From the book : ”The Privilege of Love- Camaldolese Benedictine Spirituality edited by Peter- Damien Belisle it reads: ”The Greek term hesychia means a state of silence, stillness, or tranquility, as a result of the cessation of external trouble and internal agitation.
Cassian’s ”purity of heart” contains the aspect of ”tranquility of mind” and thus, the idea of hesychia. The term also means solitude of retreat. ” Watch your thought like a good fisherman watching for fish. ” To attain interior hesychia and freedom from concern, the desert tradition offers two other ke concepts: vigilence (nepsis) and attention (prosoche). According to John Climacus, vigilance is the distinctive attitude of the friend of hesychia, which is ”always on the watch at the doors of the heart, killing or driving off invading notions.” ” The vigilant monk is a fisher of thoughts, and in the quiet of the night he can easily observe and catch them.”
Becoming the mindful watcher of all thought, all sensation, all experience – always awakening – opening- to the divisions of our wandering mind, and by cultivating an internal gentle rippling pond of silence, the experience of ”contrast” within our lives is heightened. The echo of this previously gently ruffling surface, becomes the mighty roar of an untamed river – a river violently tumbling over the craggy rocks of internal divisions, and obscuring self vision under it’s watery veil of subconscious reverberations and unconscious patterns of being.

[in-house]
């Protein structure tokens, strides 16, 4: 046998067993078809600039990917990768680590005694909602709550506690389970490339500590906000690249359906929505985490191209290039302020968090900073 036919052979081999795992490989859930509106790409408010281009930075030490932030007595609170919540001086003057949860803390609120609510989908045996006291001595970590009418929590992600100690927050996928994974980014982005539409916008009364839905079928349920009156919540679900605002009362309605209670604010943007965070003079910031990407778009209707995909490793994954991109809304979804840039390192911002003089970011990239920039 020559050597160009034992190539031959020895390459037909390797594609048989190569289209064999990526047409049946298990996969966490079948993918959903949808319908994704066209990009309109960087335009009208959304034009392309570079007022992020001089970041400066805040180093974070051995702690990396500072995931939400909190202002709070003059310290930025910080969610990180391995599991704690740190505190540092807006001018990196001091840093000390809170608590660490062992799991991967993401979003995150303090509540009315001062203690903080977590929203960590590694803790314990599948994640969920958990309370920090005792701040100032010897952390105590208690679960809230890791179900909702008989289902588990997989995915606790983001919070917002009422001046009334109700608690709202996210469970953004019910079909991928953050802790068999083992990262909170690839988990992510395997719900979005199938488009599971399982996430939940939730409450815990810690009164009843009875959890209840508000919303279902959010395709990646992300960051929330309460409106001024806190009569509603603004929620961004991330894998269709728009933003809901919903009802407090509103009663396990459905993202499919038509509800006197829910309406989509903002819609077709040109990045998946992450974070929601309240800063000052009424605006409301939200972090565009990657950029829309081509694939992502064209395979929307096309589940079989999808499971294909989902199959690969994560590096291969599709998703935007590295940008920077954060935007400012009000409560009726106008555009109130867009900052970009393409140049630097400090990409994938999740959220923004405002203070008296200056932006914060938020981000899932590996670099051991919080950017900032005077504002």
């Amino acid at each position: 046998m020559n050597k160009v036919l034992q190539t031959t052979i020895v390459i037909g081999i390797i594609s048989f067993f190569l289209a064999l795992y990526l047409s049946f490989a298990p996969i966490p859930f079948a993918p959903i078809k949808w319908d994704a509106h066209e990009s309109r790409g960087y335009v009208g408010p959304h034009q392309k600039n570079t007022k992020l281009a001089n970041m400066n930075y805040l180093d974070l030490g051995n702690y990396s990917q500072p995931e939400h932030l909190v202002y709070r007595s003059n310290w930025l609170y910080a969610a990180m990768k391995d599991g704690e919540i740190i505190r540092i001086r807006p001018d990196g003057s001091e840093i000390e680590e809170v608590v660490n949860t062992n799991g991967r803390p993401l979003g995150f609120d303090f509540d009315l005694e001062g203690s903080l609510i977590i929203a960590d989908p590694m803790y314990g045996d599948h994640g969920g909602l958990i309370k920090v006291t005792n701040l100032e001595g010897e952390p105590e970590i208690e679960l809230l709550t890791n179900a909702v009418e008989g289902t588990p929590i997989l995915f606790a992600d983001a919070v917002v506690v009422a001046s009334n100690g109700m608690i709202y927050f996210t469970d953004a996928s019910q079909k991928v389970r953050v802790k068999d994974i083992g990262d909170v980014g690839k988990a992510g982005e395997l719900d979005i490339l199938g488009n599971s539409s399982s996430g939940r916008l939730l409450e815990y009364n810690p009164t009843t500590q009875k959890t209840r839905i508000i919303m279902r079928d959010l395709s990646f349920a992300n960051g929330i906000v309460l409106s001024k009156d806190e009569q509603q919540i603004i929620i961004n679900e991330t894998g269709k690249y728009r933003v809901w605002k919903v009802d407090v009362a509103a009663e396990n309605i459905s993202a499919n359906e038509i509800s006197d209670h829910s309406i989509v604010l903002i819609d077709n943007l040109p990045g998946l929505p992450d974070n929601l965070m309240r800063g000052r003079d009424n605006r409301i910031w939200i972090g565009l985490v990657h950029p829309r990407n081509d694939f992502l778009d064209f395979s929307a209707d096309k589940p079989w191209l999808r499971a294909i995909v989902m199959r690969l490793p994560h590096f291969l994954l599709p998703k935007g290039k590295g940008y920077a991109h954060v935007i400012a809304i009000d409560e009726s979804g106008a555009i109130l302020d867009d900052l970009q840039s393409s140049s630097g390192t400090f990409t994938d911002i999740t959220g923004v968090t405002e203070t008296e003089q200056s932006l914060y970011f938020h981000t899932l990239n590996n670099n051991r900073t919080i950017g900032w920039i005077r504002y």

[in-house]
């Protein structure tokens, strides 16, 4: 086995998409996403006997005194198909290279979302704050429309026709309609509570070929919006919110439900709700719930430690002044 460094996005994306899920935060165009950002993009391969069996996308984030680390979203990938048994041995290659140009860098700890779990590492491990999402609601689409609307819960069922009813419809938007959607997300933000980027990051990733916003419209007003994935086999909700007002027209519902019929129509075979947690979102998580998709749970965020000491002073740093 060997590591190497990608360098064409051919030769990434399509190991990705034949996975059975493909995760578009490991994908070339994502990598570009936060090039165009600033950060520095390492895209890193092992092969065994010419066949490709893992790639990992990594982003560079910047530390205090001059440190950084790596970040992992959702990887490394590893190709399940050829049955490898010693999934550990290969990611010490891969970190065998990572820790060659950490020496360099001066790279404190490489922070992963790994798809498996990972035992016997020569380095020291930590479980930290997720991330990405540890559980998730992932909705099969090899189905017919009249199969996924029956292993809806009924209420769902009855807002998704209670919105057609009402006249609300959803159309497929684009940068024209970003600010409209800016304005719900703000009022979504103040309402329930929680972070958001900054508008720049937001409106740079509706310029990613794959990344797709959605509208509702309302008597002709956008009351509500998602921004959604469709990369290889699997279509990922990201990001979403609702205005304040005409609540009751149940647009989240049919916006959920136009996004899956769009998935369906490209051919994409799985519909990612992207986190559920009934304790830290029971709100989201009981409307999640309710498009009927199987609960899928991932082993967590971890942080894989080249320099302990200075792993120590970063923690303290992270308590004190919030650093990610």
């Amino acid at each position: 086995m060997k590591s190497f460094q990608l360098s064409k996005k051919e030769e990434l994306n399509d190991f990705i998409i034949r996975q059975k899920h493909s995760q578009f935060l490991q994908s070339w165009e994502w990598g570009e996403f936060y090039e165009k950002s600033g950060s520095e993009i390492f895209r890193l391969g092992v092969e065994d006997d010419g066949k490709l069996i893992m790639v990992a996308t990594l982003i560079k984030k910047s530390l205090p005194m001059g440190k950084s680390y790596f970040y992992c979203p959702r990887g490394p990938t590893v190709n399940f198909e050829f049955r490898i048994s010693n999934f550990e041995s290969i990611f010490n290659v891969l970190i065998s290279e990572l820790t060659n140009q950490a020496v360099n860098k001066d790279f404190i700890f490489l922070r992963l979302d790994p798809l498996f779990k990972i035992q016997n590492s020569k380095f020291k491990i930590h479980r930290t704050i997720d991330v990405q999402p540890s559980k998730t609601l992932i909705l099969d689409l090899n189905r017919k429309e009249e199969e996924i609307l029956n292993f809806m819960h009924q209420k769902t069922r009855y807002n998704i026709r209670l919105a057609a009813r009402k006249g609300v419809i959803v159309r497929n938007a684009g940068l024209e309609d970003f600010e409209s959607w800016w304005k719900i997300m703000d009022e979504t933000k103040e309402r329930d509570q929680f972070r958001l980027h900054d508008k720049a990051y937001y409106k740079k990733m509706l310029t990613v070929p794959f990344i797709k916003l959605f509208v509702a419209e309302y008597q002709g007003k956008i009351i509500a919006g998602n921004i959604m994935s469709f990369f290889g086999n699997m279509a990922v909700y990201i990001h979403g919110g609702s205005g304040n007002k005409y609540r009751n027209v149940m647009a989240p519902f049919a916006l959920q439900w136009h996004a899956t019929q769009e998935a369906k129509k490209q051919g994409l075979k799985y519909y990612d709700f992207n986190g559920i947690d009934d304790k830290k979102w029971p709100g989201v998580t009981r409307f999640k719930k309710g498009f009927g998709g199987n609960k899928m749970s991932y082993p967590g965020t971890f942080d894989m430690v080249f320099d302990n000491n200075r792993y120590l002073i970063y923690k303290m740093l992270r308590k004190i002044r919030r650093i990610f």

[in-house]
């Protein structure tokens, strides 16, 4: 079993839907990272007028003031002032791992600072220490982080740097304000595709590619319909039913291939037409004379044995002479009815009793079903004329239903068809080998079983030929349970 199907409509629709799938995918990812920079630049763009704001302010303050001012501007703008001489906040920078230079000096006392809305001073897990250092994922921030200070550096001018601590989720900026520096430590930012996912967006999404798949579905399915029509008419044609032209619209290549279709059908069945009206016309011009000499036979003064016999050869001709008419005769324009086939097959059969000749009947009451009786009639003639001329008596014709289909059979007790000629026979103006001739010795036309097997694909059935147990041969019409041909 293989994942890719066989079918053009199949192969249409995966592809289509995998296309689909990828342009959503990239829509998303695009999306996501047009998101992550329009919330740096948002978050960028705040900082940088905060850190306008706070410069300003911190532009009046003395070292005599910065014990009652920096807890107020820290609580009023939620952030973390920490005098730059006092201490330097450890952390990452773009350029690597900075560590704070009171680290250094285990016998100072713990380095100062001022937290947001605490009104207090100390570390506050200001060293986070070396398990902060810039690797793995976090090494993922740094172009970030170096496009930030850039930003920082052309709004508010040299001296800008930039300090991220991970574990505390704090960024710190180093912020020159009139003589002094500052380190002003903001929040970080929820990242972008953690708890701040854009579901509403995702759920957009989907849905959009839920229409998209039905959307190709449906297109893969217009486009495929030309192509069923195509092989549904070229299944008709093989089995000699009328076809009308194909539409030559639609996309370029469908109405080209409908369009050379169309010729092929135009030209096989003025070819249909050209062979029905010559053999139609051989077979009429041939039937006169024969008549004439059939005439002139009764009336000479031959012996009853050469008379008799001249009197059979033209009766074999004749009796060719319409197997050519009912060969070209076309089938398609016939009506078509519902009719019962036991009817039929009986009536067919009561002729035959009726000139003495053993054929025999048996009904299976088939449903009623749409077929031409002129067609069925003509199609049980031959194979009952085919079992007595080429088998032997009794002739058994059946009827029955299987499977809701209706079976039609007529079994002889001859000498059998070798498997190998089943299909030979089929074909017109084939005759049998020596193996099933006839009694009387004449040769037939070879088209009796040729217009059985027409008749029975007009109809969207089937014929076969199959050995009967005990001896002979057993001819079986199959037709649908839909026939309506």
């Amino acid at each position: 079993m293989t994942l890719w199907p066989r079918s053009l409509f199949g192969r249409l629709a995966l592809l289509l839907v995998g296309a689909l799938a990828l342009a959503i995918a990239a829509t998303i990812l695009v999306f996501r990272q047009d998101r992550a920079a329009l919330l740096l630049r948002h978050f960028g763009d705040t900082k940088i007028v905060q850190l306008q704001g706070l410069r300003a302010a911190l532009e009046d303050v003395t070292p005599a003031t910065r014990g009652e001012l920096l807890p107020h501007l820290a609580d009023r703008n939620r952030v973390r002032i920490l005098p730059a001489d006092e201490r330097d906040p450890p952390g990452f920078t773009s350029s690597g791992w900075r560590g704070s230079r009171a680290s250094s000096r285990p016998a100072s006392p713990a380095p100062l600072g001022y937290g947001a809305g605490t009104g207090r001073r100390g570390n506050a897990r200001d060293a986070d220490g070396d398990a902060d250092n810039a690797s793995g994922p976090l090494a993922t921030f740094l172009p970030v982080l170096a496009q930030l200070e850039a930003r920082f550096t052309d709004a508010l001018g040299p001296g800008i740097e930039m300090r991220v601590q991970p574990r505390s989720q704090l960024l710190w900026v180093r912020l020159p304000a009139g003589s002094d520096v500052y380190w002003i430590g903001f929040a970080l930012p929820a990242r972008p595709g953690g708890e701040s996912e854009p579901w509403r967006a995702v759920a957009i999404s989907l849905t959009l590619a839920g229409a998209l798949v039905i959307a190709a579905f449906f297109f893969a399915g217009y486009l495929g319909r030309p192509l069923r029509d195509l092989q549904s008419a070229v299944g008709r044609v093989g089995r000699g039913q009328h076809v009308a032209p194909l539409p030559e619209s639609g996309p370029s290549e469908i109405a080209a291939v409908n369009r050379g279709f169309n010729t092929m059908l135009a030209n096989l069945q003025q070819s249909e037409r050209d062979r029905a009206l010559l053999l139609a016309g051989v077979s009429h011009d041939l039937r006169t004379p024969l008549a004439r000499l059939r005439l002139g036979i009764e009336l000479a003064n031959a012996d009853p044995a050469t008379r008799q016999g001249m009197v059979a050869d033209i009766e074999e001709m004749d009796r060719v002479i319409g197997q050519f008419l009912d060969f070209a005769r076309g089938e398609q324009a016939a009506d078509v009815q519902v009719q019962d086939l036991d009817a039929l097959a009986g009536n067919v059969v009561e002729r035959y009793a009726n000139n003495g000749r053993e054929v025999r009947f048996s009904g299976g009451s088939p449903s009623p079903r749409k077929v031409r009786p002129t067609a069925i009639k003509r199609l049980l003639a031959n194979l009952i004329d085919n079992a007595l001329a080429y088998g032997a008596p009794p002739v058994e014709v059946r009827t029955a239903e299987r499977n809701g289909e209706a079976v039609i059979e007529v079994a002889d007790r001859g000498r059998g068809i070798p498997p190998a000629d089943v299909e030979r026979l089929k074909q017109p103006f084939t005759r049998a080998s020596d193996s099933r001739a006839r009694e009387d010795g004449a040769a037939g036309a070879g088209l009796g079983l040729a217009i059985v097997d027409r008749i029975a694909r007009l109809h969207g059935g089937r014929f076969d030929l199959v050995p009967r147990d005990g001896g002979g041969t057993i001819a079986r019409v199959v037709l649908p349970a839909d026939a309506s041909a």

The inner and monastic path embraces this, and I believe is also a path of a deep internal discerning and awakening, alongside a deeply vulnerable ”shedding”, of all the shadowy shadings that obscure this divine light from our sight – the divine nature of this truth yawns inside the heart of our receptive spirit painfully open to the paradox of this same celestial light and holy dark. Within this hesychia, this silence – this stillness; one begins to hear the river of humanity inside of our self, that in times of dis-quiet gives rise to the obsessive attachment and compulsion to avoid that which seems unbearable – that which suppresses this inner tension – to squashing, and fleeing from that which is unclaimed within; and subsequently journey toward the wholeness of divine healing; where tensions are soothed and divisions within our fractured souls find a synthesis of wholeness within the silence of a paradoxical yet tangible mystery of an effervescent yet often seemingly absent and shadowy God.